Even in the 21st century, friends and relatives always promise to share their photos after a party, vacation, or other special event–but hardly anyone ever does.
Because despite recent advances in photo sharing, it’s a pain in the backside.
The time-honored method of sending out pictures is via e-mail attachments. But this approach limits the number of snapshots you can send, and creates organizational hassles for the recipients.
Two popular photo-hosting services – Flickr and PicasaWeb – offer ways take your snapshots to the Web, but not everyone loves Flickr’s confusing interface or PicasaWeb’s antiseptic one.
And what about sharing on the run, such as when you’re away on vacation? Surely you don’t have to wait until you get back to your PC?
If you’re tired of letting your best pics languish in an online gulag, it’s time to look at some approaches to photo sharing that go beyond the basics.
Get into Photo Networking
You already know about social networking. But while Facebook and MySpace are great for keeping in touch with buddies, they’re not so hot for sharing pictures.
Your photos need a social network of their own. For example, suppose that you take a vacation with a group of friends. At the end of the trip, everyone has a camera full of photos–and no easy way to swap them.
Photo-sharing service Phanfare offers group album sharing, which enables other folks in your circle to add photos to the same album.
Enter Phanfare, a Web service designed specifically for photo-based networking. Like many online photo-hosting services, Phanfare lets you upload your pictures to a Web album and then share that album with others.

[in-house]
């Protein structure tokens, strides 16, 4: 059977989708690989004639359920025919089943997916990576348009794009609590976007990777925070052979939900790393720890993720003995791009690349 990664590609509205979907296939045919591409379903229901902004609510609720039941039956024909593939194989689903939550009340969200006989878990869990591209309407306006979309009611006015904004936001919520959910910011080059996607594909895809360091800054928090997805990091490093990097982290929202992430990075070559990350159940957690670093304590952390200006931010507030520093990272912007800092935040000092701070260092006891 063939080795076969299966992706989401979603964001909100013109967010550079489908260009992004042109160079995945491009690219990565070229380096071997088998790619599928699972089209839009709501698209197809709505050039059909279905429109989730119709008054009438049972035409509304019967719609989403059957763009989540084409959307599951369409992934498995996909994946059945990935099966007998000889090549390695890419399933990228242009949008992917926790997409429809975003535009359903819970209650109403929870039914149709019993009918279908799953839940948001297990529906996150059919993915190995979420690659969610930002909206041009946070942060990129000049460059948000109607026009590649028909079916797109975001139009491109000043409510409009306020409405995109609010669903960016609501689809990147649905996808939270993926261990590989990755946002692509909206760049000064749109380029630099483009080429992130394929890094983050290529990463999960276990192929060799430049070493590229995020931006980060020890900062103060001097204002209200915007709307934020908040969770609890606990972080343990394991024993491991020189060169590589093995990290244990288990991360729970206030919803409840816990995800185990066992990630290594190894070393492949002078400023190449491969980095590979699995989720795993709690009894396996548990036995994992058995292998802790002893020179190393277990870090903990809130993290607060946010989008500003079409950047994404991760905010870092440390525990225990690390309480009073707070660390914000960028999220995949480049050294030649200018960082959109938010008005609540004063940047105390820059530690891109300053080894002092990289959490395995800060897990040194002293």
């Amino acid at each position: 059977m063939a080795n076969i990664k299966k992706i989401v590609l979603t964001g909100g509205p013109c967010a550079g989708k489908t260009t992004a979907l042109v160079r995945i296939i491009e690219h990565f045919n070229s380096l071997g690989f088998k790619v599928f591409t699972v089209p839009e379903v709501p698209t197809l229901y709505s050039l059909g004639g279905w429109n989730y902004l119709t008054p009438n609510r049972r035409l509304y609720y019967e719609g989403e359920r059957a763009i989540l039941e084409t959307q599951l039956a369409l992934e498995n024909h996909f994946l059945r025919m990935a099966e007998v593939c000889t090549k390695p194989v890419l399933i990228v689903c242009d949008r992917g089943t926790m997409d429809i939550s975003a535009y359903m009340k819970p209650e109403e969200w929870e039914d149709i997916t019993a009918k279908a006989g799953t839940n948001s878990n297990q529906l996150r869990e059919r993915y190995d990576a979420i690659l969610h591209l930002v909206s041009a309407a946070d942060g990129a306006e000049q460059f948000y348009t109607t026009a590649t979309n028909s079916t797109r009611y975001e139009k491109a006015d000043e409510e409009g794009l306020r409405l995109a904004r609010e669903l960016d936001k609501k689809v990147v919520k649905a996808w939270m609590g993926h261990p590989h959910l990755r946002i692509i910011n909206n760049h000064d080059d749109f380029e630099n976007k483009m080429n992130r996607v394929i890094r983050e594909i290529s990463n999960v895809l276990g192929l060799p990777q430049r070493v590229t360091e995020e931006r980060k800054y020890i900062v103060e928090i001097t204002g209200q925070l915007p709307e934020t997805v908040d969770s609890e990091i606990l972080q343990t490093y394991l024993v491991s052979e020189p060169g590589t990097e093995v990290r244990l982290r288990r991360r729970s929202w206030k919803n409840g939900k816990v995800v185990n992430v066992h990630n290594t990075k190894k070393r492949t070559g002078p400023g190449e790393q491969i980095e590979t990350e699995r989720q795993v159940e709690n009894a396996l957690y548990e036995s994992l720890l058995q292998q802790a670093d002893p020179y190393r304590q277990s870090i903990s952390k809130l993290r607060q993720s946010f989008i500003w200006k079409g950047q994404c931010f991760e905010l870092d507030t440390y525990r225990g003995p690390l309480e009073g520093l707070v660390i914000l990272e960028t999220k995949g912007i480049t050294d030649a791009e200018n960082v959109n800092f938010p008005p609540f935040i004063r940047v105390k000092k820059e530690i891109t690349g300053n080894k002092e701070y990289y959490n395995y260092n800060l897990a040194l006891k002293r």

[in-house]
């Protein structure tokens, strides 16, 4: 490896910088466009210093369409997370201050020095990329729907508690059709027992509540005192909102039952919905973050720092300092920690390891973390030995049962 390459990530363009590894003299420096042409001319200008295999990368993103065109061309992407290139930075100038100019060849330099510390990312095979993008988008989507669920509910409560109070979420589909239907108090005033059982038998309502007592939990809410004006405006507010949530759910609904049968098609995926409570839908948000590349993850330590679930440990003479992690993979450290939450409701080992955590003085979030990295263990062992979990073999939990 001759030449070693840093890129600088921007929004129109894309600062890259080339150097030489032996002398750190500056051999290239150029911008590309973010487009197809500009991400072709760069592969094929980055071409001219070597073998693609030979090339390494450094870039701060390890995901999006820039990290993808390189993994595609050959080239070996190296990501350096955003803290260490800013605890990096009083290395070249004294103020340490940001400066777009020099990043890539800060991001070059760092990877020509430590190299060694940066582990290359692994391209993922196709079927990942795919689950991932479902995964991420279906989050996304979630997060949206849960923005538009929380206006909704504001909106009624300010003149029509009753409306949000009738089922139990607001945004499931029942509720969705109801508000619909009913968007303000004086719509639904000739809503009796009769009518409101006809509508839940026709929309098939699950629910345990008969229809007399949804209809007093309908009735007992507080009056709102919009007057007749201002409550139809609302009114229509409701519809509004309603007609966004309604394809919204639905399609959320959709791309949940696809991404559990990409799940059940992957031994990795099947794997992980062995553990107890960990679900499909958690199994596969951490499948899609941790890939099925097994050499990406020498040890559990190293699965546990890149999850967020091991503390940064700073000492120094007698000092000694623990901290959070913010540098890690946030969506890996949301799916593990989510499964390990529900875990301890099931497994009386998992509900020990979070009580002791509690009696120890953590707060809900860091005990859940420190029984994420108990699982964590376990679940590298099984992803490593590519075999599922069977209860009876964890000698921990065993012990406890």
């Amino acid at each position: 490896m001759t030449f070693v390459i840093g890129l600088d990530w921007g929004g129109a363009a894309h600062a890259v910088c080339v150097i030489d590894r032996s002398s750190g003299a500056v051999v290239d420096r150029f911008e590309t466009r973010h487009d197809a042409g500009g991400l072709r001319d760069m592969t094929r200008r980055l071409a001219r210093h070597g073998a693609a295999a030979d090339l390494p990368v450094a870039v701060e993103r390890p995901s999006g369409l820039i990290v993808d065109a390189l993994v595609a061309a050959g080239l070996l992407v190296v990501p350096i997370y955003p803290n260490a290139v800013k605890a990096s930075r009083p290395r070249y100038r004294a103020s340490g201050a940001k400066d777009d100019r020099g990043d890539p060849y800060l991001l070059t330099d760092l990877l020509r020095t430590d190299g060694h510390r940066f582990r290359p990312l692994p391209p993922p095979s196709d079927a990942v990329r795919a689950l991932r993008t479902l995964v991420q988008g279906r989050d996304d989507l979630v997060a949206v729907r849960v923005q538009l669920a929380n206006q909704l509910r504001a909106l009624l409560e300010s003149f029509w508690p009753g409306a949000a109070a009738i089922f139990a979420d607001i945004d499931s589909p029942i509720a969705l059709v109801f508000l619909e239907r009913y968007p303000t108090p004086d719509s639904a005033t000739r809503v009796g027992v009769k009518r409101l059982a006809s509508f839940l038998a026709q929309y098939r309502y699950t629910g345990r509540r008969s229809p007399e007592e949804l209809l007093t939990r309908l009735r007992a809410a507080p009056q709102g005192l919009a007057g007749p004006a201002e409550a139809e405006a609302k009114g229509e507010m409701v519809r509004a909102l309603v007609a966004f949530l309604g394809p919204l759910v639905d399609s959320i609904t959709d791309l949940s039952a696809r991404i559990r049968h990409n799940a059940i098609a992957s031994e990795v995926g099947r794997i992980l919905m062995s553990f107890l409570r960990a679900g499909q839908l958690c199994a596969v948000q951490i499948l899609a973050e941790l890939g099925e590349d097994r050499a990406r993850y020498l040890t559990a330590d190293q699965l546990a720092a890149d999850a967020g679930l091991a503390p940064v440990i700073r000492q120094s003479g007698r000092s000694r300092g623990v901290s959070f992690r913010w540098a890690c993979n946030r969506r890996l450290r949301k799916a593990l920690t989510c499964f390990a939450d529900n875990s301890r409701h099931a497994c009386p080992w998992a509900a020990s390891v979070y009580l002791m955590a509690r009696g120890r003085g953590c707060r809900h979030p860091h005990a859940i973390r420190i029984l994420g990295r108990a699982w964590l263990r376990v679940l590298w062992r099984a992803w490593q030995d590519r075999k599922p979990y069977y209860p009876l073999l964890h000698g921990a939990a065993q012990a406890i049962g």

And because (like Flickr) the service offers shared group albums, other users can add their own photos. Thus, everyone who went on the trip can contribute his or her snapshots to the same album, complete with captions and comments.
Phanfare really shines with its laundry list of sharing-centric features. Friends and family members can view slideshows, of course, but there’s also the option of background music: a selection of such classical music as Pachelbel’s “Canon in D,” or the option to use any song uploaded from a user’s PC or iTunes library.
Sharers can easily download individual photos or entire albums at high or reduced resolution. And they can order prints and photo gifts from third-party services such as Kodak Gallery, Shutterfly, and Snapfish.
In short, Phanfare is a well-rounded, easy-to-use service. Newcomers can obtain a free account with 1GB of storage. Upgrading to unlimited storage will run you – and each other sharer–$55 per year.
Though Flickr is a better deal at $25 annually for unlimited storage, it doesn’t offer batch downloading and has fewer printing and gift options.
The extra $30 buys you an interface that’s much easier to use and family-friendly sharing features that simplify distributing your pics to any member of your group who wants them, while keeping strangers from flipping through your snapshots.
Automate Your Photo Sharing
Flickr, Phanfare, and PicasaWeb all require users to upload their photos to them. That seemingly minor task is one of the chief impediments that discourage busy people from putting their pictures online. Memeo Share takes a slightly different tack, supplementing Web albums with automated sharing between PCs.
Memeo Share automatically swaps photos between your PC and the PCs of friends and family.
After installing Memeo’s software on your PC or Mac, you designate one or more folders as “shares.”
The app then automatically uploads all photos that you store in or ad to those folders to your online account (and optionally resizes them for faster uploading), and it syncs to the PCs of friends and family members (your Sharing Circle, in Memeo parlance) who are also running the Memeo software.
If you’re on the receiving end of new photos, you still have to import them manually into your preferred photo-management program. Also, you’re at the mercy of your friends’ judgment to some extent, since you get every single photo your circle elects to share, not just the ones you want.